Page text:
Macrophage infiltration in the glandular stomach of K19‐C2mE mice. (A) Immunostaining for macrophage marker F4/80 at 20 weeks of age. Arrows in wild type and NS‐398‐treated K19‐C2mE indicate scarce macrophages. Numerous macrophages are found infiltrating in the ‘no‐drug’ control K19‐C2mE mucosa. Note that a similar macrophage infiltration is still found even after the antibiotics treatment. Bars, 200 μm. (B) Relative chemotaxis index of RAW264 cells to CXCL14. Cells were cultured in the presence (circles) or absence (squares) of 1 μM PGE2 for 20 h prior to migration assays. *P<0.05 versus untreated control cells. (C) Double immunostaining for F4/80 (purple) and CXCL14 (brown) in the wild type (left) and K19‐C2mE (right) at 20 weeks of age. Closed arrowheads indicate the CXCL14‐expressing stromal cells, whereas open arrowheads show F4/80‐positive macrophages. Bars, 100 μm. (D) Merged images of the double fluorescence immunostaining for F4/80 (red) and CD11c (green) (left), and MHC class II (red) and CD11c (green) (right). White arrowheads indicate double‐positive cells (yellow). Bars, 50 μm. (E) Fluorescence immunostaining for CD3ε (green). Boundaries for mucosa (lamina propria) (M) and submucosa (SM) are drawn with a white dashed line. Bars, 200 μm.

Figure 8.

Macrophage TNF‐α in gastric hyperplasia. (A) Merged images of double immunostaining for F4/80 (green) and TNF‐α (red) in K19‐C2mE mice at 20 weeks of age. No‐drug control (left) and antibiotics‐treated (right). White arrows indicate double‐positive cells (yellow). Bars, 200 μm. (B) BrdU labeling indices in the glandular stomach of the wild type, no‐drug K19‐C2mE and pentoxifylline‐treated K19‐C2mE mice are presented as the mean±s.d. *P<0.05. (C) Helix pometia‐lectin staining in a K19‐C2mE mouse at 20 weeks of age. No‐drug control (left) and pentoxifylline‐treated (right). Bars, 200 μm.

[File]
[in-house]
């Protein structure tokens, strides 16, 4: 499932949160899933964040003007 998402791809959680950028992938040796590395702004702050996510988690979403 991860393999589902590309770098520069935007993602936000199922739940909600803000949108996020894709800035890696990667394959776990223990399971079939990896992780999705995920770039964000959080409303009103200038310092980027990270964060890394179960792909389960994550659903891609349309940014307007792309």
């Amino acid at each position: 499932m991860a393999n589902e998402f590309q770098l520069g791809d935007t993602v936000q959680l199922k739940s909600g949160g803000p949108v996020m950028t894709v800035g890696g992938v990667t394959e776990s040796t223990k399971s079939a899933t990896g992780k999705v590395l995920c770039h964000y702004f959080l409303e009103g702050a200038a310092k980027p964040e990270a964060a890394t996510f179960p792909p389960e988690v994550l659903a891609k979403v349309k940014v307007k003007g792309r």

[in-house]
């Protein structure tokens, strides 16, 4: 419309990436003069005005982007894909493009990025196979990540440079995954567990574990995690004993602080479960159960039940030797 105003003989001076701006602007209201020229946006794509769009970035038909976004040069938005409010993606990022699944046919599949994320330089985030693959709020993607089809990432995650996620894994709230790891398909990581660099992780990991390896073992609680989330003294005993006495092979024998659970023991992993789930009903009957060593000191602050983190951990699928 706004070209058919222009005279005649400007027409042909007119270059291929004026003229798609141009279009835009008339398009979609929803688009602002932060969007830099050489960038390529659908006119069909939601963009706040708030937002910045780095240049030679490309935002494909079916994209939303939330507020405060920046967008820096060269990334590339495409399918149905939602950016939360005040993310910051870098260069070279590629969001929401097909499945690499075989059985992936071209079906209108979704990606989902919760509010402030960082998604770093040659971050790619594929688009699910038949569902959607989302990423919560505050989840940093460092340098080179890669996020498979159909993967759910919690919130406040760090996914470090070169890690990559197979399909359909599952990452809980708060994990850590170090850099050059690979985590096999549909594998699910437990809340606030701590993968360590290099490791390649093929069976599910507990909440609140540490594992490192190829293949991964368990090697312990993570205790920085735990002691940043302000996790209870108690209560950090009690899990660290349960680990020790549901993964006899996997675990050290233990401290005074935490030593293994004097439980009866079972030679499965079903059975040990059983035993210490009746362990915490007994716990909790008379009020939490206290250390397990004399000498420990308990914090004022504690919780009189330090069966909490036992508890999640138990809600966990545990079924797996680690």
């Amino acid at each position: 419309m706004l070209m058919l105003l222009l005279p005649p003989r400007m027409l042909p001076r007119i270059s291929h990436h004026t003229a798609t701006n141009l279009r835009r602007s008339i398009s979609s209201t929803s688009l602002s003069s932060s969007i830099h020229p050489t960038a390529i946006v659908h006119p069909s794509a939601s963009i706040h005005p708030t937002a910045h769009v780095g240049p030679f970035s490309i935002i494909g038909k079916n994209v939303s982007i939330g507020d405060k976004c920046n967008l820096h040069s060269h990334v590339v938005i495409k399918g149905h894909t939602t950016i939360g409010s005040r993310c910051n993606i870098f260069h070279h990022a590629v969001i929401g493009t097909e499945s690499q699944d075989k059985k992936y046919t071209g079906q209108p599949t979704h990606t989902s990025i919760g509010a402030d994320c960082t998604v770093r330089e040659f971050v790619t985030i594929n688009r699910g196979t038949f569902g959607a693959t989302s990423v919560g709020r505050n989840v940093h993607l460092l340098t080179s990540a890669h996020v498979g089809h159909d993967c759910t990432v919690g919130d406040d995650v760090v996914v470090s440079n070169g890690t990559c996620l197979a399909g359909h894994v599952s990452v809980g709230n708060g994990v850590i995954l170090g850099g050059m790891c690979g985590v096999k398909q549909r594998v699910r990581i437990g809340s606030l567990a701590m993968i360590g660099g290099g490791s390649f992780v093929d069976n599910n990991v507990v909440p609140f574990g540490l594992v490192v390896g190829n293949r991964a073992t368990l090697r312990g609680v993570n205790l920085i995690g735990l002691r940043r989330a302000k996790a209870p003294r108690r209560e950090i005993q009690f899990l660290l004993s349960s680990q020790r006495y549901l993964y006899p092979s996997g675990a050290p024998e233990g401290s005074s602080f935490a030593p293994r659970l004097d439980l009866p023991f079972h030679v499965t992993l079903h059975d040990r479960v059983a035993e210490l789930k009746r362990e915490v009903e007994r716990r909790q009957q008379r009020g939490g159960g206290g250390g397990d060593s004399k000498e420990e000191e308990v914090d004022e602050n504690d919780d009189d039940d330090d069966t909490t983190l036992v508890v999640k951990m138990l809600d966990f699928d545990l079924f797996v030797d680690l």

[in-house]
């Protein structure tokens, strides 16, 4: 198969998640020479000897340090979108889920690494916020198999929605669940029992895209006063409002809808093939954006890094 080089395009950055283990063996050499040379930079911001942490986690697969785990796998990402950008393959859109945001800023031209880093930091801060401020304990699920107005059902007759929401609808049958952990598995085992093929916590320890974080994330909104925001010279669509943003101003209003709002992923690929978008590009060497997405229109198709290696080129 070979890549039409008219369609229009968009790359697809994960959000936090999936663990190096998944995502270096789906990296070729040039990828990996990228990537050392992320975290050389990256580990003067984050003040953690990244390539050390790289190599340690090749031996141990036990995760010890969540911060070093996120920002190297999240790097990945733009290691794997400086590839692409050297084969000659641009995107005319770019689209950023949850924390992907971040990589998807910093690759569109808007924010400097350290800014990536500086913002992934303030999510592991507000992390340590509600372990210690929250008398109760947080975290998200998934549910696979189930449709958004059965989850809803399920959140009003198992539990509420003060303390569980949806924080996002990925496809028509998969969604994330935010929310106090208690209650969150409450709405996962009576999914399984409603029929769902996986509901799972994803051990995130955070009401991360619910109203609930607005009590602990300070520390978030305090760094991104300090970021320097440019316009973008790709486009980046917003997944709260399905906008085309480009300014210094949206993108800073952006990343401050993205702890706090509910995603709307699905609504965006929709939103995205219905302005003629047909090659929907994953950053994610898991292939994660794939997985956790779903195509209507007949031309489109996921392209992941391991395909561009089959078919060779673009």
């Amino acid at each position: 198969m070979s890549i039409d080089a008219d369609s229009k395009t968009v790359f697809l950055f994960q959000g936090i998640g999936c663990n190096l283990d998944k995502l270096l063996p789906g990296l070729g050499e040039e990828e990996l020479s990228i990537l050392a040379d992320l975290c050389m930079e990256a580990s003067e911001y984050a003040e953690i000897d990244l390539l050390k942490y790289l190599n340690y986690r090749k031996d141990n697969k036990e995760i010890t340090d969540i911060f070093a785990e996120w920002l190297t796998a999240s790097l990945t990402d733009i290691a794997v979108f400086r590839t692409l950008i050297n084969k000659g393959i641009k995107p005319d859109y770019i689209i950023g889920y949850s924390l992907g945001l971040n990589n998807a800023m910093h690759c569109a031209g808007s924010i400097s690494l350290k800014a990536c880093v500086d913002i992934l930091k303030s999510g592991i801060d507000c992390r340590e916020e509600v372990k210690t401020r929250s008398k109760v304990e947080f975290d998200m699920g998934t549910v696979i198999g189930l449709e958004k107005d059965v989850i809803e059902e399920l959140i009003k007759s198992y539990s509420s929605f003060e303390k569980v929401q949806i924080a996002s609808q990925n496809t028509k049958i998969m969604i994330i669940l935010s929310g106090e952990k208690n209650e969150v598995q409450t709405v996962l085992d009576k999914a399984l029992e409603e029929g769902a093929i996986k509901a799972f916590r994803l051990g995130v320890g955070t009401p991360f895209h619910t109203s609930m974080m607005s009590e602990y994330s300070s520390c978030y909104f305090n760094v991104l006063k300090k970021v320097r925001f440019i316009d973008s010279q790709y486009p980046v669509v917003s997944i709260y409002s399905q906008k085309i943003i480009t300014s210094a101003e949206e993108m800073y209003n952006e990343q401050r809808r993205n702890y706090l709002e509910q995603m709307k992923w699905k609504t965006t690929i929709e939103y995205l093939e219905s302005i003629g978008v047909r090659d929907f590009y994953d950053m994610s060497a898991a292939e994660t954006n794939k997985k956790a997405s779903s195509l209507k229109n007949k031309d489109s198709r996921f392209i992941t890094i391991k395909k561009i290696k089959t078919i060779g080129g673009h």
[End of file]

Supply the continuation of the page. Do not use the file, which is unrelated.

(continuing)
Increased PGE2 levels help recruit macrophages in the glandular stomach

To investigate whether mucosal macrophages were involved in inflammatory responses in K19‐C2mE, we next examined the glandular stomach immunohistochemically with a macrophage marker F4/80 (Figure 7A). In the wild‐type mice, tissue macrophages were sparsely scattered in the mucosal stroma. In contrast, a heavy macrophage infiltration to mucosal stroma was found in K19‐C2mE mice. Treatment of K19‐C2mE mice with NS‐398 effectively suppressed the macrophage infiltration to the wild‐type level. However, numerous macrophages were still found in the stomach of the antibiotics‐treated mice, despite the fact that the bacterial infection was eliminated (Figure 4D). Accordingly, the increased PGE2 level is the likely primary cause of the enhanced macrophage infiltration, regardless of the epithelial responses to gastric bacteria.